FDA clears Telcare’s 3G blood glucose meter

By: Brian Dolan | Aug 1, 2011        

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Telcare Blood Glucose MeterAccording to an FDA filing, wireless-enabled blood glucose meter developer Telcare just received 510(k) clearance for its device, Telcare BGM. The company submitted its device for FDA review at the beginning of March.

Telcare has largely eschewed the glucometer-smartphone pairing model currently pursued by a number of other device makers in favor of a wireless meter “that requires no additional investment.”

Telcare’s device is cellular-connected and according to the company it is “merely a replacement of older technology for which insurers already pay.”

The Telcare BGM includes 3G cellular connectivity that send glucose tracking data to the company’s clinical server. Telcare is also developing a suite of smartphone apps, which might be used by caregivers, including “parents of children with diabetes and those caring for elderly people with diabetes,” to better manage their loved ones.

“Moreover, the Telcare blood glucose meter significantly increases the work productivity of disease management personnel who no longer need to spend time calling patients to ask for glucose data and can now relay simple coaching directly on the Telcare blood glucose meter platform instead of using less efficient means of outbound communication,” Telcare states on its website. The company says the device can send data directly to electronic health records (EHRs).

Telcare has previously stated that it plans to offer its blood glucose meter offering to customers at the same pricepoint of “disconnected” devices that are already on the market.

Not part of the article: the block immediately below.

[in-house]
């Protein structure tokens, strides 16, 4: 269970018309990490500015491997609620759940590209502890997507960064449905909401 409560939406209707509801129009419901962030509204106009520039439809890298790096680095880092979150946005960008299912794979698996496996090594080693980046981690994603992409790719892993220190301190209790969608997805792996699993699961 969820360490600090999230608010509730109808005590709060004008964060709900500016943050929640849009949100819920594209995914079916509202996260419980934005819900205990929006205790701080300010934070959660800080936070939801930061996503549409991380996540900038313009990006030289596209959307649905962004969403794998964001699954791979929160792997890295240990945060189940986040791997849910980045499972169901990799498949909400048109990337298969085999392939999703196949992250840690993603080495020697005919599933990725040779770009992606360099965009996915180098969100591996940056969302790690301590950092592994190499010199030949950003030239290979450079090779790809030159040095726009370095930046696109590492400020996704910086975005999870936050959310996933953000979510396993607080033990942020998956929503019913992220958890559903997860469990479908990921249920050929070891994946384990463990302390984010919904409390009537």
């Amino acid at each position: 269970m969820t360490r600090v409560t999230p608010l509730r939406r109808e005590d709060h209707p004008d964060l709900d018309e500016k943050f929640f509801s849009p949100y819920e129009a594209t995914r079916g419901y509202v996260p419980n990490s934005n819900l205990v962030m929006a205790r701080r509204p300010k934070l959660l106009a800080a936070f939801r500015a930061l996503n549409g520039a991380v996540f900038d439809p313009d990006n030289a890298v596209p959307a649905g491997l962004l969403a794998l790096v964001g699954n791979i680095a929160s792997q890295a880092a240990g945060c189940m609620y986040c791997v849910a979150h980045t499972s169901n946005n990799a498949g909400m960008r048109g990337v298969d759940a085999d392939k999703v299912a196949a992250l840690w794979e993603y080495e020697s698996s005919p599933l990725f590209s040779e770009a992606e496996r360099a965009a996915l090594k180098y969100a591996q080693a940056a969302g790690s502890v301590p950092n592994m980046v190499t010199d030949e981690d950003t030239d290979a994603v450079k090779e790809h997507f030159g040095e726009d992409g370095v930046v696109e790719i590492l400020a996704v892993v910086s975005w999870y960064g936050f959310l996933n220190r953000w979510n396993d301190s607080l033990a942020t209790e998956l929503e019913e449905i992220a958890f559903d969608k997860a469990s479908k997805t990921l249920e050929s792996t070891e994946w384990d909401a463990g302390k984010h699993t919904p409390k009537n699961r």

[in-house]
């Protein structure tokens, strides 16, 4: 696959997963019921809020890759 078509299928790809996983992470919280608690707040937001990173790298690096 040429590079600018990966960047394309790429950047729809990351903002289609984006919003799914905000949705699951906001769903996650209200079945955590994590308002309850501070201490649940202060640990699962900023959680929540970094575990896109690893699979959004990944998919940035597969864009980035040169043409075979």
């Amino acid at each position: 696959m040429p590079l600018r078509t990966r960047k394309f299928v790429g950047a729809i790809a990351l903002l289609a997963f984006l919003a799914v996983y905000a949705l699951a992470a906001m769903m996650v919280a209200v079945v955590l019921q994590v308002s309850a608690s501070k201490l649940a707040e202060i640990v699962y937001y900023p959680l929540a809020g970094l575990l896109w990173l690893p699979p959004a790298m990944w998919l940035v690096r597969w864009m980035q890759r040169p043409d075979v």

The company has raised about $4.5 million in funding to date from investors including Qualcomm Ventures. It also works with Sierra Wireless for its device’s connectivity. (Update: Sierra is not an investor in the company.)

Learn more about the Telcare executive team (led by Jonathan Javitt MD MPH) at Telcare’s site.

  • http://twitter.com/Qualcomm_Health Wireless Health

    Congratulations, Telcare team!!

  • tmana

    Once again, the patient has the monitoring responsibility, pays a monthly fee for wireless service connectivity, but the data go directly to the device manufacturer, and then to the healthcare provider — not the patient. How about giving the patient control over his own readings and information, and uploading the data to the patient’s PHR, to which he can allow ALL of his healthcare providers (not just his PCP or endocrinologist) read, copy, and comment access?

  • http://matthewtendler.com/ Matthew Tendler

    Tmana — you are absolutely right about that.  We at Telcare agree that the patient should have total control.  Actually, the data from your Telcare meter goes to your private page on MyTelcare.com and to your Microsoft Health Vault account, if you so choose.  Your data can be accessed by any doctor you decide to permit to access your data. Again, you, the patient has total control.  I have had Type 1 diabetes for about 9 years and I wouldn’t have it any other way.

    You are also right to object to a wireless health model where the patient has to pay more. There is no monthly fee or contract to sign for Telcare’s wireless connectivity. Those costs are included in the price of the strips which are comparable in price to the standard brand products and are insurance reimbursable. 

    Matt Tendler
    VP of Telcare, Inc.

  • tmana

    Thank you for addressing my basic concerns. I’m presuming the 3G connectivity will be through the major wireless carriers. Will there be issues in areas where one carrier is prevalent and the others weaker or not available, or is the device designed to be network neutral (working on both CDMA bands and on the appropriate GSM bands)?

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